Most of the Oaxaca teachers who had been on strike since last May have returned to work, according to federal education authorities, but that hasn’t stopped the protests: students aspiring to be teachers are filling the gap.
Students from the state’s teacher colleges blockaded a Pemex distribution terminal today in Santa María del Tule, just outside Oaxaca city. The youngsters, wearing masks, arrived aboard three transit buses they had hijacked by force in the state capital, shut down access to the terminal and began helping themselves to free gas.
The students are demanding automatic job placement for 180 of their number without being required to undergo evaluation.
They began taking on protest duties on Tuesday, when the teachers, members of the CNTE union, began returning to work. The students erected blockades at the Plaza del Valle shopping center for six hours. Yesterday, they blockaded the first-class bus terminal in Oaxaca city.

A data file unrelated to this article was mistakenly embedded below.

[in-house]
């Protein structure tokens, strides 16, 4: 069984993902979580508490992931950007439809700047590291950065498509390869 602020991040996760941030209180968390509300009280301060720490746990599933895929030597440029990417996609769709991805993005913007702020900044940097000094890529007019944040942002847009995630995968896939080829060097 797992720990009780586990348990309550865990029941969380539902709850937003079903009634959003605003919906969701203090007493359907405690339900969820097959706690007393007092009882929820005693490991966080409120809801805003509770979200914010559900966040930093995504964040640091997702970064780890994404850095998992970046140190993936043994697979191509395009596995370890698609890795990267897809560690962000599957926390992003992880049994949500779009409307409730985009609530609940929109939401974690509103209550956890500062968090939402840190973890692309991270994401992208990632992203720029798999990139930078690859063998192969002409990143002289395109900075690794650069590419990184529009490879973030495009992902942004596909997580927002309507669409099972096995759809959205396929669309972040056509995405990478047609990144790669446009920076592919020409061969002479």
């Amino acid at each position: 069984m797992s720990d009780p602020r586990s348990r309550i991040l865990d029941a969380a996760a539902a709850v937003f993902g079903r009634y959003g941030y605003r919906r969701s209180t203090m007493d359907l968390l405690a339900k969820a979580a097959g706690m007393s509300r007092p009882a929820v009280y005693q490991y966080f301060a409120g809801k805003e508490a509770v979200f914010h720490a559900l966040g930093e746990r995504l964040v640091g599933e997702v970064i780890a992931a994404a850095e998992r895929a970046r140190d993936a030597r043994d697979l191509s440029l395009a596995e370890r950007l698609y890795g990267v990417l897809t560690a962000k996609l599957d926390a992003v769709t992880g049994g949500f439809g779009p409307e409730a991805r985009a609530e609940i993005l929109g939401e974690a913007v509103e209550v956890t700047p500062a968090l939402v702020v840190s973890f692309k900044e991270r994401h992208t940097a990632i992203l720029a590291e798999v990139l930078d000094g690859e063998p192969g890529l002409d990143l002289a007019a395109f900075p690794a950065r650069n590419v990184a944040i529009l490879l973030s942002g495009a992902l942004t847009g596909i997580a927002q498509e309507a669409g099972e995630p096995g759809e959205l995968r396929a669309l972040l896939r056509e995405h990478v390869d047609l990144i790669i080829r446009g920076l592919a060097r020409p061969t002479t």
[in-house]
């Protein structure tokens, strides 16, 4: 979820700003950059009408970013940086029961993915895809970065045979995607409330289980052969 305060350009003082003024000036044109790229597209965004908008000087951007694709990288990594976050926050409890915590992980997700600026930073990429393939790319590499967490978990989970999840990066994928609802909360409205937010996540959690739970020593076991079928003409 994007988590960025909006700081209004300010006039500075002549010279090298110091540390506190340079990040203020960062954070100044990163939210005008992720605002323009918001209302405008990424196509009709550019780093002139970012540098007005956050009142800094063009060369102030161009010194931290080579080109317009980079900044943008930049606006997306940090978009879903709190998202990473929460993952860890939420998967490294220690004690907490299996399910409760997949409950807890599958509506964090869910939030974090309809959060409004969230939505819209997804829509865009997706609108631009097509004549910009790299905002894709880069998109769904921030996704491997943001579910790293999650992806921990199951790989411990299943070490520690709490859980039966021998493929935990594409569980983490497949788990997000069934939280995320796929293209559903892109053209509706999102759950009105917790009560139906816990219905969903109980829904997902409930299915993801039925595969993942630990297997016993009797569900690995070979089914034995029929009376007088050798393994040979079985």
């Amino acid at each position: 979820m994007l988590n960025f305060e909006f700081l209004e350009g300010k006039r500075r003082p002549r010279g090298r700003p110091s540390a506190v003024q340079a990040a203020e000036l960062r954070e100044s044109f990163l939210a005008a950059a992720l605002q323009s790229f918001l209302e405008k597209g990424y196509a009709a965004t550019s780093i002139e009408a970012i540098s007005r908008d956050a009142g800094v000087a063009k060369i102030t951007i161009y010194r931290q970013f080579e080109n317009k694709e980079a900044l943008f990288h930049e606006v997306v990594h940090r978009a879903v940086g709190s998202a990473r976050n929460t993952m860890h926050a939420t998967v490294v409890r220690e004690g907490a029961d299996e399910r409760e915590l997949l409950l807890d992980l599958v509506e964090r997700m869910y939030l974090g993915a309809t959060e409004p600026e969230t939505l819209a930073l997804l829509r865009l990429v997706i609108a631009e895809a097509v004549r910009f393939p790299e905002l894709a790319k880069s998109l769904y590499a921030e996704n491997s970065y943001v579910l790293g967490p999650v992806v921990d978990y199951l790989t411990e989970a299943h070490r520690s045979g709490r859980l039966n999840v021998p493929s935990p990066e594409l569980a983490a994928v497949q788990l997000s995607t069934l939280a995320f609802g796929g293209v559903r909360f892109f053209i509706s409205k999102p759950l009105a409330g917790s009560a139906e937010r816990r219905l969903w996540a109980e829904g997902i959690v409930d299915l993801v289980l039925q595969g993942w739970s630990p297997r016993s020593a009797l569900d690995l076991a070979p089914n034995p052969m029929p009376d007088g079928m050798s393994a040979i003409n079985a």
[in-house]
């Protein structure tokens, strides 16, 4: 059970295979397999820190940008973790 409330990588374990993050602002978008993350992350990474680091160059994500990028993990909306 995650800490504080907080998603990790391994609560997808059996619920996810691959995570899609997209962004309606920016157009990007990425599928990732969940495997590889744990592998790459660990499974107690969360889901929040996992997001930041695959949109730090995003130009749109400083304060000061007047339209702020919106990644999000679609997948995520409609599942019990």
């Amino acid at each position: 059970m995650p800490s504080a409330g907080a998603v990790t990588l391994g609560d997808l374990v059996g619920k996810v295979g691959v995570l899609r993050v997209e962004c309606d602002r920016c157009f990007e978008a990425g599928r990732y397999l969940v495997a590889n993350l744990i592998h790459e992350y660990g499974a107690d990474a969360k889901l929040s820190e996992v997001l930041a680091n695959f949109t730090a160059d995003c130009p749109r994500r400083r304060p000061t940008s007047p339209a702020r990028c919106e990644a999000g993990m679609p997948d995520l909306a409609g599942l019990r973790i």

In both cases they hijacked privately-owned vehicles.
Today’s blockade could affect fuel supplies in more than 20 municipalities in the state’s Central Valleys.
Education Secretary Aurelio Nuño said this morning that there were classes yesterday in 98% of Oaxaca’s schools. But he warned that the dialogue between federal authorities and the union, which was broken off when the teachers refused to go back to work on the first day of school two weeks ago, would not resume until 100% of Oaxaca’s schools were operating.
He also warned that abolishing education reform, a key demand of teachers, will not be on the agenda. The Education Secretariat announced last week that just over 2,000 Oaxaca teachers face layoffs for failing to show up for evaluations or to teach classes.
Gov. Gabino Cue, who had appeared helpless against teachers and their sometimes violent protests until the federal government stepped in last year, took a firm stand today. He declared there would be no dialogue with the union until its camp in Oaxaca city’s zócalo was completely dismantled.
“Further irresponsibility will not be tolerated,” he said.
Teachers have maintained a protest camp in the historic center for 115 days. The size of the camp was reduced last week but some tents still remain.
In Chiapas, the CNTE union remains firm in its resolve to continue its work stoppage, now in its 117th day, although a consultation is under way with teachers in 800 locations in 24 regions of the state. It will be a slow process, said a union spokesman.